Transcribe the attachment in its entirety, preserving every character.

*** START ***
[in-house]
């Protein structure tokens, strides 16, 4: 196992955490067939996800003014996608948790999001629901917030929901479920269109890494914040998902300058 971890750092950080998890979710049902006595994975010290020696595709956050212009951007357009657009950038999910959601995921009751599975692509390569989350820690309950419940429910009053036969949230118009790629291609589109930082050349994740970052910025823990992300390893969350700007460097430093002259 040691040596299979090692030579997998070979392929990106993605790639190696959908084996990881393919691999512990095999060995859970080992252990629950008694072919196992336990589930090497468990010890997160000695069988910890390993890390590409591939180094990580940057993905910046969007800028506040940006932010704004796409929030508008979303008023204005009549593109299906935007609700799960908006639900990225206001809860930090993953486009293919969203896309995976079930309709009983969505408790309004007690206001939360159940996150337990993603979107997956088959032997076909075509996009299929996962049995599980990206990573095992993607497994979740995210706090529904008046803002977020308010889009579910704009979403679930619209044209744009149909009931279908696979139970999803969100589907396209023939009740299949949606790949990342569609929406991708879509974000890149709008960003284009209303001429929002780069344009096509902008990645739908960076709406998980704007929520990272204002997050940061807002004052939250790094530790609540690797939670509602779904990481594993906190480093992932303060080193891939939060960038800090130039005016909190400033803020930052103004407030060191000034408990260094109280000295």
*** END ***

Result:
[in-house]
């Protein structure tokens, strides 16, 4: 196992955490067939996800003014996608948790999001629901917030929901479920269109890494914040998902300058 971890750092950080998890979710049902006595994975010290020696595709956050212009951007357009657009950038999910959601995921009751599975692509390569989350820690309950419940429910009053036969949230118009790629291609589109930082050349994740970052910025823990992300390893969350700007460097430093002259 040691040596299979090692030579997998070979392929990106993605790639190696959908084996990881393919691999512990095999060995859970080992252990629950008694072919196992336990589930090497468990010890997160000695069988910890390993890390590409591939180094990580940057993905910046969007800028506040940006932010704004796409929030508008979303008023204005009549593109299906935007609700799960908006639900990225206001809860930090993953486009293919969203896309995976079930309709009983969505408790309004007690206001939360159940996150337990993603979107997956088959032997076909075509996009299929996962049995599980990206990573095992993607497994979740995210706090529904008046803002977020308010889009579910704009979403679930619209044209744009149909009931279908696979139970999803969100589907396209023939009740299949949606790949990342569609929406991708879509974000890149709008960003284009209303001429929002780069344009096509902008990645739908960076709406998980704007929520990272204002997050940061807002004052939250790094530790609540690797939670509602779904990481594993906190480093992932303060080193891939939060960038800090130039005016909190400033803020930052103004407030060191000034408990260094109280000295």